"Climatologists are pessimistic that political leaders will take any positive action to compensate for the climatic change," science journalist Peter Gwynne reported. Statements like that are uttered all the time these days, but for the exact opposite reason. One outlandish suggestion for the perceived crisis involved "melting the arctic ice cap by covering it with black soot."
These quant tidbits come from a short article penned by Gwynne and printed on Page 64 of Newsweek's April 28, 1975, issue. Titled "The Cooling World," it argued that global temperatures were falling—and terrible consequences for food production were on the horizon. Meteorologists "are almost unanimous in the view that the trend will reduce agricultural productivity for the rest of the century," Gwynne wrote. "The resulting famines could be catastrophic."
The story, and others like it, has been cited by people who like to challenge current climate science and global warming. In 2009, for example, George Will referenced it in an opinion piece in The Washington Post, incorrectly describing it as a cover story, and using global cooling as an example of a global disaster that didn't happen (and implying that global warming is also on that list). (Newsweek)
The Cooling World There are ominous signs that the Earth's weather patterns have begun to change dramatically and that these changes may portend a drastic decline in food production -- with serious political implications for just about every nation on Earth. The drop in food output could begin quite soon, perhaps only 10 years from now. The regions destined to feel its impact are the great wheat-producing lands of Canada and the U.S.S.R. in the North, along with a number of marginally self-sufficient tropical areas -- parts of India, Pakistan, Bangladesh, Indochina and Indonesia -- where the growing season is dependent upon the rains brought by the monsoon.
The evidence in support of these predictions has now begun to accumulate so massively that meteorologists are hard-pressed to keep up with it. In England, farmers have seen their growing season decline by about two weeks since 1950, with a resultant overall loss in grain production estimated at up to 100,000 tons annually. During the same time, the average temperature around the equator has risen by a fraction of a degree -- a fraction that in some areas can mean drought and desolation. Last April, in the most devastating outbreak of tornadoes ever recorded, 148 twisters killed more than 300 people and caused half a billion dollars’ worth of damage in 13 U.S. states. (Newsweek)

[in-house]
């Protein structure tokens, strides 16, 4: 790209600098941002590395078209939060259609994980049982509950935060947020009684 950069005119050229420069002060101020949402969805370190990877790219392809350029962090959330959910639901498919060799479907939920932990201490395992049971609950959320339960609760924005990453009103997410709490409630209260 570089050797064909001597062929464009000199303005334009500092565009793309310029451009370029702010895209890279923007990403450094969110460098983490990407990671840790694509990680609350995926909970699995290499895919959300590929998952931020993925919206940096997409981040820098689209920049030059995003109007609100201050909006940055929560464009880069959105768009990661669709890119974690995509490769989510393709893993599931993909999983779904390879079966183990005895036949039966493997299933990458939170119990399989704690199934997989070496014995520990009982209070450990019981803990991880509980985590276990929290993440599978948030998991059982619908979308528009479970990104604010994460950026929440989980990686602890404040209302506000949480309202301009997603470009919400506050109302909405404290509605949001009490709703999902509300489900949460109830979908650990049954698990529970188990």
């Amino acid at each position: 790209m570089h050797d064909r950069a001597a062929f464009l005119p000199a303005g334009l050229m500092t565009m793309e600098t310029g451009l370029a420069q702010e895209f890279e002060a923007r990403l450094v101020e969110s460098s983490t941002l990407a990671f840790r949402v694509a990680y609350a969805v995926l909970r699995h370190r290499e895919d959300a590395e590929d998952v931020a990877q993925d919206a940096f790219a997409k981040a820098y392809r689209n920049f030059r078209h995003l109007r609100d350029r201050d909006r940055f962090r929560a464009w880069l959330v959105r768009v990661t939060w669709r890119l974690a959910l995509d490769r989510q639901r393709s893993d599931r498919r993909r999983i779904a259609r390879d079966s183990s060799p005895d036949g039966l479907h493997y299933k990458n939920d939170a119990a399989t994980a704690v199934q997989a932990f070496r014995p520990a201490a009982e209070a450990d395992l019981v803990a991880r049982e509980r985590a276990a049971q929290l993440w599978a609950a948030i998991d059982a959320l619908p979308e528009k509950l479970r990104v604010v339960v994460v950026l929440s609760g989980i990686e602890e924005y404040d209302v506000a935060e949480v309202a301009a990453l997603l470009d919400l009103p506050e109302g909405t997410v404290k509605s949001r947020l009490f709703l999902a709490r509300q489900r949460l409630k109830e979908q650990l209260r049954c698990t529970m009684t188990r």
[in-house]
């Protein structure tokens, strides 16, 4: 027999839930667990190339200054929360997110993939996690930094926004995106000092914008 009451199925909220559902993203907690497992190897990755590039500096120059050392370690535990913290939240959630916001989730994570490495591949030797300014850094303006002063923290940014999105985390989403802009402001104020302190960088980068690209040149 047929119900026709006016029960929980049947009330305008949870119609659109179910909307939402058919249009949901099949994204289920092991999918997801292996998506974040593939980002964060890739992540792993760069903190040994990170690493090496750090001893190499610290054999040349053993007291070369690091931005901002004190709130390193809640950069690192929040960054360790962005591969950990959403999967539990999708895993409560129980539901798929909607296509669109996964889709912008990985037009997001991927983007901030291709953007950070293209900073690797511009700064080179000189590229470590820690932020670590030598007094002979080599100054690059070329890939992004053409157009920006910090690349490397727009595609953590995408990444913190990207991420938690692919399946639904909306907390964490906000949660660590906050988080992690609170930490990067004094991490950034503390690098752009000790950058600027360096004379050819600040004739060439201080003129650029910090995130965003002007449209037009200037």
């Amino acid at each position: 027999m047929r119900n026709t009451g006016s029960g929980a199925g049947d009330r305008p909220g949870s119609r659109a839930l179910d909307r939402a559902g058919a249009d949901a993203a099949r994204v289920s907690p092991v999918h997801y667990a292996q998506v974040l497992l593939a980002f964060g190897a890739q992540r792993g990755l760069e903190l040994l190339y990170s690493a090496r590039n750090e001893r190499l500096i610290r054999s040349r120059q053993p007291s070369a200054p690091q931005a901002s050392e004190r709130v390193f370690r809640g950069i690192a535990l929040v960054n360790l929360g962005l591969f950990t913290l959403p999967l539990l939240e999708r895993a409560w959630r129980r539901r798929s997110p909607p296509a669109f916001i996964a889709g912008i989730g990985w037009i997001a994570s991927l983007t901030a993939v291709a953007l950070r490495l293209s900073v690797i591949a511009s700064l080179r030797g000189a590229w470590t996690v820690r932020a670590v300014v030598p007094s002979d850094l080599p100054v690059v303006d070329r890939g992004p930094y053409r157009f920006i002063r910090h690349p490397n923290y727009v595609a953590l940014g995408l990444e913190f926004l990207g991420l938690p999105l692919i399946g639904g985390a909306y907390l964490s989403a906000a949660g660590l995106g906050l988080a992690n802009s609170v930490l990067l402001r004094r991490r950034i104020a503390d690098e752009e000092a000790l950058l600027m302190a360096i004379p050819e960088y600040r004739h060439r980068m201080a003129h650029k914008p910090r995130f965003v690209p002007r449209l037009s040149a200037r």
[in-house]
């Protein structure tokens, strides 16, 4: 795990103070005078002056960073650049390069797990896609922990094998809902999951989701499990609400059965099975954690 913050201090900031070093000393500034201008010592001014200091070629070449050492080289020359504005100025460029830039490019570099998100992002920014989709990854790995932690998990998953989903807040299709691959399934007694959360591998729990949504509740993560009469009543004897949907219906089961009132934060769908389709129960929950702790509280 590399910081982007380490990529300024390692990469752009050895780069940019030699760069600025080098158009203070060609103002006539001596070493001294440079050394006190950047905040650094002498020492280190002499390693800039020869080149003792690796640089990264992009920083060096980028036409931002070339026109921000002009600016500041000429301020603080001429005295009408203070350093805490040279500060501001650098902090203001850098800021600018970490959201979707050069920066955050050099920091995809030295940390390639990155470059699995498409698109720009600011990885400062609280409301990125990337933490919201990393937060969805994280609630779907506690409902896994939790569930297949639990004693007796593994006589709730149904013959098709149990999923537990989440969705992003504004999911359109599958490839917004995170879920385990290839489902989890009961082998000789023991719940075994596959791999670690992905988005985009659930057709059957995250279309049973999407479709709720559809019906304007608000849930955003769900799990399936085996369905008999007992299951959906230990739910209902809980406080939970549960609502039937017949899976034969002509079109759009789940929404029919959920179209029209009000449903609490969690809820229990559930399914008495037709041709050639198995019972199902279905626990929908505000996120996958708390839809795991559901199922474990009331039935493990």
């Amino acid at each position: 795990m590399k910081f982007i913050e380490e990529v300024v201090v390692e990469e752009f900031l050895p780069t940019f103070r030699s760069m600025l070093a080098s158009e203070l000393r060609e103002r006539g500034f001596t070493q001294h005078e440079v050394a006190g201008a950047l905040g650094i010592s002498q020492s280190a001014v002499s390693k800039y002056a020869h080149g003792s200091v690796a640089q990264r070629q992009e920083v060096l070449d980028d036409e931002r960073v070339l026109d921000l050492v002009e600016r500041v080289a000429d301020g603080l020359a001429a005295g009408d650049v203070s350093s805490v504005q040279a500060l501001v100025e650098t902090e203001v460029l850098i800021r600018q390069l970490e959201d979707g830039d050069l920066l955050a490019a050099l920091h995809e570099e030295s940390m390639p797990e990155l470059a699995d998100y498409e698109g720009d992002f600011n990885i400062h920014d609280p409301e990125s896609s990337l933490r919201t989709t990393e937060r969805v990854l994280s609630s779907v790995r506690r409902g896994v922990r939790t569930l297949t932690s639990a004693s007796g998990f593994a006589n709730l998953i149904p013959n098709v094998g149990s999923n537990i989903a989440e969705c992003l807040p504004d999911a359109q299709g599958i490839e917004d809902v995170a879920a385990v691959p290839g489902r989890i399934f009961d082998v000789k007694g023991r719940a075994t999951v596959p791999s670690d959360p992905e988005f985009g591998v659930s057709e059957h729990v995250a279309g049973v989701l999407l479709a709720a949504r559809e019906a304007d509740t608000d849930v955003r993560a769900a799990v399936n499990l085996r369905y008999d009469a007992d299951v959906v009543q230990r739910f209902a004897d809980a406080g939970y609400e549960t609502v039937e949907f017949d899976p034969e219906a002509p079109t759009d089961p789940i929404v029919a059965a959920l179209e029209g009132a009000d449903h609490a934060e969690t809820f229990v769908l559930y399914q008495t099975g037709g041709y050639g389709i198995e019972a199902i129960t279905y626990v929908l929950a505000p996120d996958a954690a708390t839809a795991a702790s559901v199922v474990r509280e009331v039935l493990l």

VIDEO: Sacramento police arrest 20-year-old black activist Maile Hampton for 'lynching' Maile Hampton, a black 20-year-old woman and local political activist (pictured above), was arrested this past Monday with charges of felony "lynching."
City police arrived at 8:55 p.m. that night at her north Sacramento home with an arrest warrant touting charges of misdemeanor obstruction of justice and attempting to remove an individual from police custody, otherwise known as "lynching" under state law.
The charges against Hampton date back to a January 18 action at the state Capitol. On that day, a pro-law enforcement rally was taking place. Hampton and fellow activists with ANSWER Sacramento--an anti-war, anti-racism group--showed up to counter-protest. Their action was rooted in the "Black Lives Matter" movement. (Sacramento News & Review)
ACLU-Obtained Documents Reveal Breadth of Secretive Stingray Use in Florida The ACLU is releasing records today obtained from law enforcement agencies across Florida about their acquisition and use of sophisticated cell phone location tracking devices known as “Stingrays.” These records provide the most detailed account to date of how law enforcement agencies across a single state are relying on the technology. (The full records are available here.)